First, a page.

ABTA held its first debate on proposals for a new model for the pay-television industry in Brazil at a general meeting of members in São Paulo Friday, July 19. The meeting at Hotel Melia was attended by more than 50 people. A working group has been collecting information and ideas for the last two months. Its report will now be discussed by the entire pay-TV industry, and ABTA will receive suggestions and criticisms. An action plan will be the eventual outcome.
* Penetration and pricing – The report?s basic premise is that penetration is too low: only 35% among upper- and middle-income households (classes A and B in the Brazilian classification), and a mere 5% of lower-middle households (C). Ideally the numbers should be at least 56% and 11% respectively, making 6 million subscribers all told. This is considered the minimum to obtain sufficient scale when negotiating equipment and programming, not to mention developing policies for the industry. Another problem is pricing. Pay-TV subscriptions average 7% of household income, compared with less than 1% in the United States, for example. The report argues for 3% or about 30 reals per month (now some 10 US dollars). Potential risks include the advent of multimedia services and competition from telcos in pay-per-view and video-on-demand. Opportunities to be explored include digital television. A summary of the report?s main conclusions follows.
* Eliminate overbuilding – The working group proposes operators eliminate overbuilding by entering into agreements among themselves to ?swap? subscribers. Alternatively there could be some kind of central clearinghouse to facilitate network interconnection and interoperability nationwide, as well as equipment certification and purchasing. Network independence should be promoted on the basis of Anatel?s SCEMA mass media rules separating technologies and services. Cable and MMDS operators should work out operating agreements to comply with the legal obligation to cover 90% of all cities in the country.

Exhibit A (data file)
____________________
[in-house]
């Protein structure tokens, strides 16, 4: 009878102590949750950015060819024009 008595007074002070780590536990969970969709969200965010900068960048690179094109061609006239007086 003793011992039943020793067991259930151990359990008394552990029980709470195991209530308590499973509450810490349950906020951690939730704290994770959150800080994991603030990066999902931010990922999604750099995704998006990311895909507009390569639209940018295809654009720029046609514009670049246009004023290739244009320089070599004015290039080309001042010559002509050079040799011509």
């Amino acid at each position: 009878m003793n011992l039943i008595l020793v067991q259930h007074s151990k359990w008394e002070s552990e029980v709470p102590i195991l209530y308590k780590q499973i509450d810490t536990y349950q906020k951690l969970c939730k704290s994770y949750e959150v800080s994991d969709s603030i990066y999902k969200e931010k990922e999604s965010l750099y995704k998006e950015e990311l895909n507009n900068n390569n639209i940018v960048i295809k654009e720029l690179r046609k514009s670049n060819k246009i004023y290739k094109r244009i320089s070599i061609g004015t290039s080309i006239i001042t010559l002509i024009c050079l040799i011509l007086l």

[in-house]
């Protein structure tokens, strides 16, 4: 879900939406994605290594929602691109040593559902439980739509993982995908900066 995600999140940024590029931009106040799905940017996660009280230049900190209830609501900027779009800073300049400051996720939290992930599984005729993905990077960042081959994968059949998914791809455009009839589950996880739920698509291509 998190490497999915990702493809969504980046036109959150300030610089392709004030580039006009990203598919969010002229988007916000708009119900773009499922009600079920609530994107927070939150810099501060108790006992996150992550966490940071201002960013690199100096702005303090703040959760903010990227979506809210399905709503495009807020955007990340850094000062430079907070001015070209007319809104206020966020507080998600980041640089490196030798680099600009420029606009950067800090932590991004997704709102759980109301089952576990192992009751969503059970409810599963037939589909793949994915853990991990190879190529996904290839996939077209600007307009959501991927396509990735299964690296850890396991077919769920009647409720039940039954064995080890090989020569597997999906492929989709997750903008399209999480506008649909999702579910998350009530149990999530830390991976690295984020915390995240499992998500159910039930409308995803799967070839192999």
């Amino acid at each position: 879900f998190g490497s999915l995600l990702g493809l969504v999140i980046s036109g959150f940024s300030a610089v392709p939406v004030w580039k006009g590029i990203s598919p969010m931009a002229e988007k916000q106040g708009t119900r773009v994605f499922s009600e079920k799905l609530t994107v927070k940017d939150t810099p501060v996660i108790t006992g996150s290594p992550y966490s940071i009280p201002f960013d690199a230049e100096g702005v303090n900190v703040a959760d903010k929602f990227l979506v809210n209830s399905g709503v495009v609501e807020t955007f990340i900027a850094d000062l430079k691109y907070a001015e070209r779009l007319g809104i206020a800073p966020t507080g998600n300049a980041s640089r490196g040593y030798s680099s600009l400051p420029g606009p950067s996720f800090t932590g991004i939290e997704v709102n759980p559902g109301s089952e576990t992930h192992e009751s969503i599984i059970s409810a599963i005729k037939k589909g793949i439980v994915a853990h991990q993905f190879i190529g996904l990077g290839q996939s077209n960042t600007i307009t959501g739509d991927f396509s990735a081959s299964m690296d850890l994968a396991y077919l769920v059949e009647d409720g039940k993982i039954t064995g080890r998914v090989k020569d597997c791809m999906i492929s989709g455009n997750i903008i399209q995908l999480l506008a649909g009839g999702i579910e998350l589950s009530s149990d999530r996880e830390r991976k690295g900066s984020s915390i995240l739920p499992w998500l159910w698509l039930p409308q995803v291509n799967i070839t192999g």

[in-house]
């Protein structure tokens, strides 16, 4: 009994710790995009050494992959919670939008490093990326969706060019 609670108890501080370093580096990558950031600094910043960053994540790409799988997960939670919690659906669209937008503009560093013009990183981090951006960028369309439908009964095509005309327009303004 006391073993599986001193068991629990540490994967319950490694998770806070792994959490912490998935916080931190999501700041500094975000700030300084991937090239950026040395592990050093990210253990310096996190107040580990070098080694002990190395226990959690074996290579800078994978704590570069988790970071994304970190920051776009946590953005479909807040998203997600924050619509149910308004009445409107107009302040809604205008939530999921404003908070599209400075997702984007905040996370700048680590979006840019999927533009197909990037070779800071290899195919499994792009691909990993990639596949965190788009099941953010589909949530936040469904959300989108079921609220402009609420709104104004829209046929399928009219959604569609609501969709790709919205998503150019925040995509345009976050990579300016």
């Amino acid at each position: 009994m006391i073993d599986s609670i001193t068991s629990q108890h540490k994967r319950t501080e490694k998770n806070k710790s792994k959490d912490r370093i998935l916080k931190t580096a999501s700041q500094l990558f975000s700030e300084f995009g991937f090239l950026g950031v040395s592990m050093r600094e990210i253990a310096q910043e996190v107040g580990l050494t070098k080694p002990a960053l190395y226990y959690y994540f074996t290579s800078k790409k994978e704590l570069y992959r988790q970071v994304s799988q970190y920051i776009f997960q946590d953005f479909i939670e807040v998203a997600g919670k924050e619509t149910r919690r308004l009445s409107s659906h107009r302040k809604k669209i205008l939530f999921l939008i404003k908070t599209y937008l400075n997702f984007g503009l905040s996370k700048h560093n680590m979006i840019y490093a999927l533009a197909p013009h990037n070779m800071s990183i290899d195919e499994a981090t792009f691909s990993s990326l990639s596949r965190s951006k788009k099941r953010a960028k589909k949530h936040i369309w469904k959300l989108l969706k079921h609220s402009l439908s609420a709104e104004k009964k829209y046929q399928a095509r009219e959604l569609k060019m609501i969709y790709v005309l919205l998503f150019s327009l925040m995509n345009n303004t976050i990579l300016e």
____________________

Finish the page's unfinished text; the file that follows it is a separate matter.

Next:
* Programming: basic package for all – The working group focused on ways of improving relationships between operators and programmers, while strengthening pay TV?s ability to compete with broadcast TV. Programmers and content providers in general should work with operators to create a standard basic package priced at 30 reals per month maximum, for mandatory distribution by all operators. This would entail renegotiation of all dollar contracts and must-carry for some channels. Packages from there on up should be made as flexible as possible and tailored to regional and/or other interests. Lineups should be reformulated to remove channels considered unprofitable or insufficiently attractive to customers. Partnerships with broadcasters could enable the use of cable networks to advertise new products with their content.
* Mexican example – The report suggests the creation of a scheme to buy programming centrally along the lines of Mexico?s PCTV, replacing or modifying the role currently played by Net Brasil and Neo TV. PCTV negotiates on behalf of operators but has its own uplink and guarantees payment to programmers up to a certain limit in cases of default. A common skeleton for regional channels should be worked out with programmers and content providers. Operators themselves would fill in the slots left for local programming. A dedicated channel should be created for services of national scope such as health and education.
* Digital television: synergy – The idea here is to use pay TV for initial distribution of digital terrestrial broadcast signals, since most early adopters of DTV will be pay-TV subscribers. This will involve using the existing cable, MMDS and DTH infrastructure without needing to clear spectrum initially or install transmission towers and antennas. Work could begin even before Anatel chooses the DTV standard for Brazil. Incentives and subsidies should be created to encourage pay-TV operators to distribute digital channels, in cooperation with government, vendors and broadcasters. Open systems rather than proprietary platforms should be a priority. An entity along similar lines to Neotec for MMDS should be set up to take care of standardization issues.
* Single set-top – Efforts should be employed to work with vendors, broadcasters and Anatel on the development of a single digital set-top for cable, MMDS, DTH and broadcast TV. Central access control similar to Headend in the Sky (HITS) should be created as a basis for future interactive services. Work should begin to develop smart-card technology for pay-per-view and purchasing of prepaid events via digital set-tops in any location. Partnerships with retailers could finance distribution of digital set-tops coupled to DVDs, TVs etc. A variant would be to create a low-cost basic set-top to which consumers could plug in new services via smart card.